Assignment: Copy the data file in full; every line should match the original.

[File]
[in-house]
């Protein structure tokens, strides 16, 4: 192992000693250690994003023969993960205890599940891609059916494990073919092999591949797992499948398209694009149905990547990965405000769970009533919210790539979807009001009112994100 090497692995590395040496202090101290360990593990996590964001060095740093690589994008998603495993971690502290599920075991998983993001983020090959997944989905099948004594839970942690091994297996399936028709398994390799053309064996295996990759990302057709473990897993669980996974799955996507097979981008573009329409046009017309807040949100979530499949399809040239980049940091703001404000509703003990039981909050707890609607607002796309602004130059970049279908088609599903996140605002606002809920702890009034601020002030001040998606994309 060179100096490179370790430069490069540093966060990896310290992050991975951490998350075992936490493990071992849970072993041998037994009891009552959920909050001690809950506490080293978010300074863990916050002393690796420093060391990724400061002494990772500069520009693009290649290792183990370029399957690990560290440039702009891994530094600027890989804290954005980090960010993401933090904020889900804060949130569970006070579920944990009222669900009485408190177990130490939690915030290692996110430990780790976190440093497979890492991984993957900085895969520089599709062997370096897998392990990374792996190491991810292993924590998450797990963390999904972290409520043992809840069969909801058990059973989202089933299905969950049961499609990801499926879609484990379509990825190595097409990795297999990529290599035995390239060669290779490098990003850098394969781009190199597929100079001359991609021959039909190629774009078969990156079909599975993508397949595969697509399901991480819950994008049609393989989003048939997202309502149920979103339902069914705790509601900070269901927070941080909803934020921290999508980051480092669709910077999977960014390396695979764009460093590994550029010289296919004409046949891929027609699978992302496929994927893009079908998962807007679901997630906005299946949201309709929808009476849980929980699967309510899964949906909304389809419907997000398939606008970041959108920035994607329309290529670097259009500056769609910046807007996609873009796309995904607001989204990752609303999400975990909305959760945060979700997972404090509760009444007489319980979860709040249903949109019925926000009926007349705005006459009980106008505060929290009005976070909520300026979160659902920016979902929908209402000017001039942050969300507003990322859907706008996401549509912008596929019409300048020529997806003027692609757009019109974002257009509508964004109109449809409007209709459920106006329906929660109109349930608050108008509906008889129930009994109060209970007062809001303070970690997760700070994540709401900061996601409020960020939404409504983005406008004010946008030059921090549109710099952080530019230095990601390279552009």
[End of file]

[in-house]
């Protein structure tokens, strides 16, 4: 192992000693250690994003023969993960205890599940891609059916494990073919092999591949797992499948398209694009149905990547990965405000769970009533919210790539979807009001009112994100 090497692995590395040496202090101290360990593990996590964001060095740093690589994008998603495993971690502290599920075991998983993001983020090959997944989905099948004594839970942690091994297996399936028709398994390799053309064996295996990759990302057709473990897993669980996974799955996507097979981008573009329409046009017309807040949100979530499949399809040239980049940091703001404000509703003990039981909050707890609607607002796309602004130059970049279908088609599903996140605002606002809920702890009034601020002030001040998606994309 060179100096490179370790430069490069540093966060990896310290992050991975951490998350075992936490493990071992849970072993041998037994009891009552959920909050001690809950506490080293978010300074863990916050002393690796420093060391990724400061002494990772500069520009693009290649290792183990370029399957690990560290440039702009891994530094600027890989804290954005980090960010993401933090904020889900804060949130569970006070579920944990009222669900009485408190177990130490939690915030290692996110430990780790976190440093497979890492991984993957900085895969520089599709062997370096897998392990990374792996190491991810292993924590998450797990963390999904972290409520043992809840069969909801058990059973989202089933299905969950049961499609990801499926879609484990379509990825190595097409990795297999990529290599035995390239060669290779490098990003850098394969781009190199597929100079001359991609021959039909190629774009078969990156079909599975993508397949595969697509399901991480819950994008049609393989989003048939997202309502149920979103339902069914705790509601900070269901927070941080909803934020921290999508980051480092669709910077999977960014390396695979764009460093590994550029010289296919004409046949891929027609699978992302496929994927893009079908998962807007679901997630906005299946949201309709929808009476849980929980699967309510899964949906909304389809419907997000398939606008970041959108920035994607329309290529670097259009500056769609910046807007996609873009796309995904607001989204990752609303999400975990909305959760945060979700997972404090509760009444007489319980979860709040249903949109019925926000009926007349705005006459009980106008505060929290009005976070909520300026979160659902920016979902929908209402000017001039942050969300507003990322859907706008996401549509912008596929019409300048020529997806003027692609757009019109974002257009509508964004109109449809409007209709459920106006329906929660109109349930608050108008509906008889129930009994109060209970007062809001303070970690997760700070994540709401900061996601409020960020939404409504983005406008004010946008030059921090549109710099952080530019230095990601390279552009």